• A processing fee of Rs 2,300 would be charged 
  • The final amount disbursed would be only Rs 3,700
  • But you would need to repay Rs 6,000 plus interest

The loan apps also impose heavy penalties on a daily basis if you fail to repay an amount. So, you might end up paying for the apps much much more than what you borrowed.


In one case, a man who had never borrowed from any loan app was harassed by loan app operators to repay a due amount. After investigation, it was found that his neighbour had defaulted on the loan and the victim’s contact number was on his contact list.

In another case, a woman was harassed with her morphed photos to repay a loan one of her colleagues had borrowed.

The shadiest part of loan apps is when these apps – even those considered ‘okay’ - demand access to the borrower’s contact list and gallery on downloading the app. This data is later used for harassment purposes. From the recent Hyderabad case to several other cases, loan app operators call random people from the borrower’s contact list, harassing them about the borrower’s loan.

They also use the borrower’s gallery photos to morph pictures into pornographic content and circulate the fake images in a defamation campaign.

So before you click on ‘allow access’, think again.


It doesn’t matter if you took any loan from a loan app or even repaid the entire amount after taking the loan. Your worries won’t end there; because in a number of cases, loan app operators have resorted to extortion and fraud using the data stolen from borrower’s phones. Borrowers have been harassed to pay exorbitant sums that they had already repaid by the loan app operators. In other cases, people downloaded a loan app, but didn’t take any loan and ended up deleting it from their phone, only to be harassed later to repay a loan they never took. The fault – sharing data!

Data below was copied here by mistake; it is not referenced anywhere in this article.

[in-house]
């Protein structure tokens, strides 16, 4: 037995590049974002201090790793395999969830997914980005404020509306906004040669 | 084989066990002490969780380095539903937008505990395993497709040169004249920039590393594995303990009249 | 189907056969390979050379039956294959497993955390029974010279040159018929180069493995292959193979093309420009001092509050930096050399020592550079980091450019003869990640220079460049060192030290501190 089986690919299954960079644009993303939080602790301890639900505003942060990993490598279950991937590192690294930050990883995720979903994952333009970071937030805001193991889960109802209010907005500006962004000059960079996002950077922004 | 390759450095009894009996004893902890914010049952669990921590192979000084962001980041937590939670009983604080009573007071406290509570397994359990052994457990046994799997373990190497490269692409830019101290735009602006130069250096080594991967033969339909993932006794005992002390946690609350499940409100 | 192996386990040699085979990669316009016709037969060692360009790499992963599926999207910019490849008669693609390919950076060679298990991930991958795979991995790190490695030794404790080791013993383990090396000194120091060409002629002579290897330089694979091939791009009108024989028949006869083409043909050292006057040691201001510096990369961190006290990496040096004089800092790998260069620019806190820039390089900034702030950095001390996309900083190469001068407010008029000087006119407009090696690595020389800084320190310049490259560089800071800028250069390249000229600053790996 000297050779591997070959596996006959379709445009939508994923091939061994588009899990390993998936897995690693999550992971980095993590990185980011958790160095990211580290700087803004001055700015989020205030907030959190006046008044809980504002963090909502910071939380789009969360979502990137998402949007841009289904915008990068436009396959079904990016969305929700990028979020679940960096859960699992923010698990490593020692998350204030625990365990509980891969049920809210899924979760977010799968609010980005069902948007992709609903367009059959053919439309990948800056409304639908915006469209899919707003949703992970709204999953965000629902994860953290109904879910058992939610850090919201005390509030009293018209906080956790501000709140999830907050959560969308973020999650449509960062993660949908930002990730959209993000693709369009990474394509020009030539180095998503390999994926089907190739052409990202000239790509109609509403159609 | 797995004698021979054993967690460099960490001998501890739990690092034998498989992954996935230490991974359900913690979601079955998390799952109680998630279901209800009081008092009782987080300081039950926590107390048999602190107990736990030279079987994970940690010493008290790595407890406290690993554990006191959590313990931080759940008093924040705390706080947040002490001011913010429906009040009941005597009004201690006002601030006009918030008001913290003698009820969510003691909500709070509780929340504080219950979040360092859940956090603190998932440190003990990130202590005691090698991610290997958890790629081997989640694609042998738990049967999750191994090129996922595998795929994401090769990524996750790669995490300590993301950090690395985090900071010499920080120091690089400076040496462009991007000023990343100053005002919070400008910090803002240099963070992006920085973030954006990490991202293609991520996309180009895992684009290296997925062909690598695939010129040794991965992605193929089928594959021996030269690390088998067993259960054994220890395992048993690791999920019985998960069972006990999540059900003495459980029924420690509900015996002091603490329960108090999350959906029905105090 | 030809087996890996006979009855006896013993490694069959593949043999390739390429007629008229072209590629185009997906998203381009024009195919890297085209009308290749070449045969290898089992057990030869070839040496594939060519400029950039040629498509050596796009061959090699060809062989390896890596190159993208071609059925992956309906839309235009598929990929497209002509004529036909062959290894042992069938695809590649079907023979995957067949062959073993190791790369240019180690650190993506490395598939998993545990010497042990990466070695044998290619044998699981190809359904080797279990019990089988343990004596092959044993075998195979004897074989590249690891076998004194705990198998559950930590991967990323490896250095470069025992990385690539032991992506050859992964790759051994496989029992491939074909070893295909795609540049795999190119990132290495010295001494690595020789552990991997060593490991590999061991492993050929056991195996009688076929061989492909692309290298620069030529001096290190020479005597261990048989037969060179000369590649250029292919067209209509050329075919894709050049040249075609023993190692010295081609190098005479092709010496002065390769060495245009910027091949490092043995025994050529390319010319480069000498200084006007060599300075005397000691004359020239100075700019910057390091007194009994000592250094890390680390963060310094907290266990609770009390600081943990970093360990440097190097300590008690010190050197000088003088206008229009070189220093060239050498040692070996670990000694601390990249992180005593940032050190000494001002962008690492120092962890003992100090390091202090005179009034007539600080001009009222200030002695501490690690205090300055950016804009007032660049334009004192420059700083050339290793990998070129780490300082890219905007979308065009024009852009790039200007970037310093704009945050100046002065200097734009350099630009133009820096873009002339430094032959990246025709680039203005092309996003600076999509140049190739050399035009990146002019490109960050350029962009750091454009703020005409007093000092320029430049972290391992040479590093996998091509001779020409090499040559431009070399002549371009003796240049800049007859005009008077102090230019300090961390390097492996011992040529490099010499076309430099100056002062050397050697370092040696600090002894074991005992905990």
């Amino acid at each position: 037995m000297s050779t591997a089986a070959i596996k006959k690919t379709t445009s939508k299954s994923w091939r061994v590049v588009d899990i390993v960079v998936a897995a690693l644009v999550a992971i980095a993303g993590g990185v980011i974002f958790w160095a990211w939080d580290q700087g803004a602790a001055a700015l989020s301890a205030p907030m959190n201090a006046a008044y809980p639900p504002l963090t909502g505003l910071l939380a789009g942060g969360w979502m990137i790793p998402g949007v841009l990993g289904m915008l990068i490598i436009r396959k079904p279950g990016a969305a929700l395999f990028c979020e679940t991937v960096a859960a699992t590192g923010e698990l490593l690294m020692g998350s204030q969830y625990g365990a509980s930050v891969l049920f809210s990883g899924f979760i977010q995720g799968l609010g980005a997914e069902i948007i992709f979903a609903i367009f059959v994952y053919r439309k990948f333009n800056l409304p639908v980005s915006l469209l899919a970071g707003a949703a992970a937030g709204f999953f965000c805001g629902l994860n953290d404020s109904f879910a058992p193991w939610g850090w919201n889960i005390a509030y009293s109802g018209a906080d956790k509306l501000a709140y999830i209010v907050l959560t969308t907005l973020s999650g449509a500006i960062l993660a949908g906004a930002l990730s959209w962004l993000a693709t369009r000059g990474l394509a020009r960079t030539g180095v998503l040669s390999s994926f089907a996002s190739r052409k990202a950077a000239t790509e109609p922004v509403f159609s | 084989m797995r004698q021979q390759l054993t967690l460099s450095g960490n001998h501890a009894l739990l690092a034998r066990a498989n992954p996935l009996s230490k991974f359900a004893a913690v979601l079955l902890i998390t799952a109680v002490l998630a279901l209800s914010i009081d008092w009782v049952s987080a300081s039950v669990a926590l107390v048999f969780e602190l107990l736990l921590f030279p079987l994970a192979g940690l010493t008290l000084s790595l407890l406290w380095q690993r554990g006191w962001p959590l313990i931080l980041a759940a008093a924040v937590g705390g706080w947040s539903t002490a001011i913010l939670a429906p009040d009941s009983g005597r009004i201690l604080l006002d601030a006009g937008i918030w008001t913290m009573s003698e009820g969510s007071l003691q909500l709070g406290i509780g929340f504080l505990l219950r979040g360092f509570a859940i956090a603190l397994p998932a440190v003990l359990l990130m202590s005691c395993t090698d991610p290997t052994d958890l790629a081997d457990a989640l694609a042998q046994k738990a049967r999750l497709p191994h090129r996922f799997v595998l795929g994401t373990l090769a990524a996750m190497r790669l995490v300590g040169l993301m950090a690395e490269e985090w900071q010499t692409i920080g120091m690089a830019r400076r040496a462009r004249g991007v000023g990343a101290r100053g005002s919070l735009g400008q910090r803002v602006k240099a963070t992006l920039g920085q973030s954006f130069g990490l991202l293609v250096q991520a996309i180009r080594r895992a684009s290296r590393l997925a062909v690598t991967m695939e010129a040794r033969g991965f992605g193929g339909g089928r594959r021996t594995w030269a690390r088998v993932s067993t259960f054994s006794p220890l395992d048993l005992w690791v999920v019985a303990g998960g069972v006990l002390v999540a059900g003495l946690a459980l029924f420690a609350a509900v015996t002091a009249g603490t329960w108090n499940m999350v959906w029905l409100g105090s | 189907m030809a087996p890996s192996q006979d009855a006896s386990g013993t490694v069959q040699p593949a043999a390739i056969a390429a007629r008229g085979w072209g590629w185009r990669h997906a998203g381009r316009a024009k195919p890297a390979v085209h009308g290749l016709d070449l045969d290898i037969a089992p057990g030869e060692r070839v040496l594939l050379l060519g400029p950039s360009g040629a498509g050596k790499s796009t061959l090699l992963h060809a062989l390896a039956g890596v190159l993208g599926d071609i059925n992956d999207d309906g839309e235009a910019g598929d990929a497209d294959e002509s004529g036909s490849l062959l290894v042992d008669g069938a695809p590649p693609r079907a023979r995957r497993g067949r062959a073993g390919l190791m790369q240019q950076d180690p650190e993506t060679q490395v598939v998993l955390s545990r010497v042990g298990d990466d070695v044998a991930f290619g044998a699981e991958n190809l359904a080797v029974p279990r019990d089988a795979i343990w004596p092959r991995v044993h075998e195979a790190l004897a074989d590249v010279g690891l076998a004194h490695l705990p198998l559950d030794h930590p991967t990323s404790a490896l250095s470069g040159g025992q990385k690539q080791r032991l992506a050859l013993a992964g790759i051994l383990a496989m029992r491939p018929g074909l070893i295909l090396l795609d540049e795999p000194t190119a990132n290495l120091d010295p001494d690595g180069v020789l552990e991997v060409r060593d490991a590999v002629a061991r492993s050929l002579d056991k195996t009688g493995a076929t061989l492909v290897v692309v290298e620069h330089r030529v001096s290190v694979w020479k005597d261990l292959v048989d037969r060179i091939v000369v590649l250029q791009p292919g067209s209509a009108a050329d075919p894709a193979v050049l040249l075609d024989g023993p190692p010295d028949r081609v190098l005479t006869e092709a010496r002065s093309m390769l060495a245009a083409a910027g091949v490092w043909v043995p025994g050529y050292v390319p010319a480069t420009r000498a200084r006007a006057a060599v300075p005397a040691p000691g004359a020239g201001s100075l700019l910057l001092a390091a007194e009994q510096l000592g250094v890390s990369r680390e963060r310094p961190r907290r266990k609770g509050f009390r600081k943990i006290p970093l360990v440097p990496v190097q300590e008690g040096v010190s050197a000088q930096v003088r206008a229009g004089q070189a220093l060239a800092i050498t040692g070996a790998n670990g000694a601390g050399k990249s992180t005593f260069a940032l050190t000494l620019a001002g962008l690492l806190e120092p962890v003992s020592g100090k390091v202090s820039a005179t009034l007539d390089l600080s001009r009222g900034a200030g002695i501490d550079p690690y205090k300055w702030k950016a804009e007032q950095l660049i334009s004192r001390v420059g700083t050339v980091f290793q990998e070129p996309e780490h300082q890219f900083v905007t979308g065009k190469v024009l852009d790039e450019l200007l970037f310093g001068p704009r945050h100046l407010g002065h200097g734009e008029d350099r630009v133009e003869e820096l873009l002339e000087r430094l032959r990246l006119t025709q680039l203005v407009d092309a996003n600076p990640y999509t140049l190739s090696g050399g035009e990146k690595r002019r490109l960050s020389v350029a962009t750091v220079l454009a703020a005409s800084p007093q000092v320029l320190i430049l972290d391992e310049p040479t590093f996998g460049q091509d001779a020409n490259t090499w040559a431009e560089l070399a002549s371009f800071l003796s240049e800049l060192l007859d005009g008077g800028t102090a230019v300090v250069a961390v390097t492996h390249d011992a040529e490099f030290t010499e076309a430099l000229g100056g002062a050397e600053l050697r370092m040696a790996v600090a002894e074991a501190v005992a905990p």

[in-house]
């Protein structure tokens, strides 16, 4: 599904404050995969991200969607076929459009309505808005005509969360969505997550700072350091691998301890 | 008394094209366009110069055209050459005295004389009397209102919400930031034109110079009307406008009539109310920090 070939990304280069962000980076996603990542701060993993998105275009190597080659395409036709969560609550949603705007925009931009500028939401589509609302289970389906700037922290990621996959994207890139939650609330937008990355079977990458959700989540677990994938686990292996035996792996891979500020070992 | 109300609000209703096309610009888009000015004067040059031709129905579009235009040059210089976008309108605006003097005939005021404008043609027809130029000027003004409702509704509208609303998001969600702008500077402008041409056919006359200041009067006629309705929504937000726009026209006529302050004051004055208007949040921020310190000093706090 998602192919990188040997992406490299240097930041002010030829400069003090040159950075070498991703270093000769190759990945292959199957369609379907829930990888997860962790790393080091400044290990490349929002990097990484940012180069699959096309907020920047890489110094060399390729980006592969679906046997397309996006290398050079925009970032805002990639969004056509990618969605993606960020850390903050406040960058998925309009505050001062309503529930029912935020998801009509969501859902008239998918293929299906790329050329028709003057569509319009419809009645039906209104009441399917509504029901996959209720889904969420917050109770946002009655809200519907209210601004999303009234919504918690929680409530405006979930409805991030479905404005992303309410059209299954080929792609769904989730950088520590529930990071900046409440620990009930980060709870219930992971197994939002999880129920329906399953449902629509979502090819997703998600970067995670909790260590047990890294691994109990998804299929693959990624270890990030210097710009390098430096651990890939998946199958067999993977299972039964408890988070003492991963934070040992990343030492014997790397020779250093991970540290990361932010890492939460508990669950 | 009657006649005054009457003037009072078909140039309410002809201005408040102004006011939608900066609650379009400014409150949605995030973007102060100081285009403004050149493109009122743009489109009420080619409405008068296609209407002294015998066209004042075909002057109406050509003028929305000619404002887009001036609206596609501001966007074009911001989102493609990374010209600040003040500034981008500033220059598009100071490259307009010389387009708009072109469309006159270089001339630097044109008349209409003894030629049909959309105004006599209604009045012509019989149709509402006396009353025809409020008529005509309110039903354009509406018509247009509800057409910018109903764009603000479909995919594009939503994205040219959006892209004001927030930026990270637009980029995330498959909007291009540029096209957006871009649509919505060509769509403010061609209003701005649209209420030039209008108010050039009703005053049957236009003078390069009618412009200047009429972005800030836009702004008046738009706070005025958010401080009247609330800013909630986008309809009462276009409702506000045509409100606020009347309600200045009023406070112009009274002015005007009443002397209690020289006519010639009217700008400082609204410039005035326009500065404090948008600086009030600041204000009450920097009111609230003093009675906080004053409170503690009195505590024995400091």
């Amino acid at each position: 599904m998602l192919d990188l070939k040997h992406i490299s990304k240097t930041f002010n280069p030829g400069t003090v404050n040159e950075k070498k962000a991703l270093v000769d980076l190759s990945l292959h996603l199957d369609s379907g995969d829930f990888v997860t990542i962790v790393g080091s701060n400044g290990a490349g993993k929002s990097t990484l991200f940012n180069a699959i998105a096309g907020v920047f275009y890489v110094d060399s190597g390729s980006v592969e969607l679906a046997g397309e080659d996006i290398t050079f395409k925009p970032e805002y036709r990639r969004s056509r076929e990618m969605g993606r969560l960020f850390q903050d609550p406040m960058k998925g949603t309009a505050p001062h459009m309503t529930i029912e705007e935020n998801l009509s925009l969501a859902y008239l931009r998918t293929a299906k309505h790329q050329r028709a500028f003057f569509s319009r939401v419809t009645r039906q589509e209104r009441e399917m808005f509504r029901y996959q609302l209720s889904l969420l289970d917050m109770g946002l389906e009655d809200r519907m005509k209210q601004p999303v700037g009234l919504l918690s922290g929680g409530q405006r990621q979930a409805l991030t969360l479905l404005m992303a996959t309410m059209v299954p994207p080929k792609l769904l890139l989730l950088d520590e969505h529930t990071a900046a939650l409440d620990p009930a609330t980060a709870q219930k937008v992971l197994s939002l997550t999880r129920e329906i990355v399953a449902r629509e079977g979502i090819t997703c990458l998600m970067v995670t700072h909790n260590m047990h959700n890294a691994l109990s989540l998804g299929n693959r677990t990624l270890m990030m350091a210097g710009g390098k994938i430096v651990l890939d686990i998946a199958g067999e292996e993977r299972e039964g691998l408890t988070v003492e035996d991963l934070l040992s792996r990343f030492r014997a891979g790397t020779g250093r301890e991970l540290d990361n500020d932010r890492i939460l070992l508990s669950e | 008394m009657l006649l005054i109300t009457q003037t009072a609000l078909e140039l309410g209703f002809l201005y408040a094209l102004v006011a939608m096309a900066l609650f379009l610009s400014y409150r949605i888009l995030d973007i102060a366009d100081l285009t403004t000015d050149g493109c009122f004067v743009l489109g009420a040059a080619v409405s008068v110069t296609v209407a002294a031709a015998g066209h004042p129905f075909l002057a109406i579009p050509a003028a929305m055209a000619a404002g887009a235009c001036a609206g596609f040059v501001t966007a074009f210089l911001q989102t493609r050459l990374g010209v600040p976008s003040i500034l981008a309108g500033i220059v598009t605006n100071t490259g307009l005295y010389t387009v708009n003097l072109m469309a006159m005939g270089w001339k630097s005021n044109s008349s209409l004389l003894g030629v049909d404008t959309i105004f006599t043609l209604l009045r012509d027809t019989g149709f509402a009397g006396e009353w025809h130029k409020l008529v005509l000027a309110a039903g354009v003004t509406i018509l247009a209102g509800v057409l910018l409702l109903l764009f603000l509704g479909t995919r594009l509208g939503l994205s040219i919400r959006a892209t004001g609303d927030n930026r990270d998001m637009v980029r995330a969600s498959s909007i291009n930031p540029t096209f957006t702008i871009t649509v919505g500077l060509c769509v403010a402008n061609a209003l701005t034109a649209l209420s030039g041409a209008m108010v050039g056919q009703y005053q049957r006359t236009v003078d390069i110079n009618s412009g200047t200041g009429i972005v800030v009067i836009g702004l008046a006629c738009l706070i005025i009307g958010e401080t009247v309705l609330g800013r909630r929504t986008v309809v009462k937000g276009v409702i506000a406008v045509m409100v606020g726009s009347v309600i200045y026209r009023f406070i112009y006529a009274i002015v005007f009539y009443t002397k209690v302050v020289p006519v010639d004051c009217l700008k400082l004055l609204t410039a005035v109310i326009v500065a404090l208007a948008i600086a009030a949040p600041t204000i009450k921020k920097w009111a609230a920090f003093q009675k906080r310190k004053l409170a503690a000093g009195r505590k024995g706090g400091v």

Loan apps also share your data with several other similar businesses or their own sister companies and lure you to take more loans. People have been trapped into taking more loans and the debt cycle. There have been cases where people ended up repaying Rs 50,000 for a Rs 20,000 loan with the interest rate, processing fees and penalties all adding up.


There are rules on how a debt collector should proceed with the collection. Most loan app debt collectors are violating the norms. So, if you are being harassed by loan app debt collectors, you need to approach the police. Or you can also file a complaint with RBI’s portal Sachet.

The best thing to do would be to avoid borrowing from such apps. But if you have to, then check the apps’ rating and reviews on Google Play Store or App Store; check whether the NBFC (Non-Banking Financial Company) or bank they are linked to is accredited by the RBI.

The RBI recently announced that they found nearly 600 loan apps operating illegally in India, and have blocked 27 such apps. So, don’t end up borrowing from an illegal loan app, maybe ask your parents for that loan with a side scolding. 

Last updated: April 20, 2022 | 16:23